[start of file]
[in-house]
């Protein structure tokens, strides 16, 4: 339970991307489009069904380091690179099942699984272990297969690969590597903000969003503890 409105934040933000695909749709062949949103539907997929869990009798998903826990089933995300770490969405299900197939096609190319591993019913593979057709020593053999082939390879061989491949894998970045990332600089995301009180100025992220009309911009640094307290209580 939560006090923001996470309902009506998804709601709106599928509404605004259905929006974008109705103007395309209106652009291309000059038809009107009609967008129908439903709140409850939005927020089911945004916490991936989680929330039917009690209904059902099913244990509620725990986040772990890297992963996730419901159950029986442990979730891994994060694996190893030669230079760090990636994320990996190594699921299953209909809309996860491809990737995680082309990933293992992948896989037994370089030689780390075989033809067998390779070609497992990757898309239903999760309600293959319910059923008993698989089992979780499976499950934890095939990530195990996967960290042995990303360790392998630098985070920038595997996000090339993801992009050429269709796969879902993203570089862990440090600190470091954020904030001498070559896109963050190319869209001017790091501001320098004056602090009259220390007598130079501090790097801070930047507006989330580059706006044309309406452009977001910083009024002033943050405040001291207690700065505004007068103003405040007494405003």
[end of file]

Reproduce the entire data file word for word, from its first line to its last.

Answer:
[in-house]
């Protein structure tokens, strides 16, 4: 339970991307489009069904380091690179099942699984272990297969690969590597903000969003503890 409105934040933000695909749709062949949103539907997929869990009798998903826990089933995300770490969405299900197939096609190319591993019913593979057709020593053999082939390879061989491949894998970045990332600089995301009180100025992220009309911009640094307290209580 939560006090923001996470309902009506998804709601709106599928509404605004259905929006974008109705103007395309209106652009291309000059038809009107009609967008129908439903709140409850939005927020089911945004916490991936989680929330039917009690209904059902099913244990509620725990986040772990890297992963996730419901159950029986442990979730891994994060694996190893030669230079760090990636994320990996190594699921299953209909809309996860491809990737995680082309990933293992992948896989037994370089030689780390075989033809067998390779070609497992990757898309239903999760309600293959319910059923008993698989089992979780499976499950934890095939990530195990996967960290042995990303360790392998630098985070920038595997996000090339993801992009050429269709796969879902993203570089862990440090600190470091954020904030001498070559896109963050190319869209001017790091501001320098004056602090009259220390007598130079501090790097801070930047507006989330580059706006044309309406452009977001910083009024002033943050405040001291207690700065505004007068103003405040007494405003």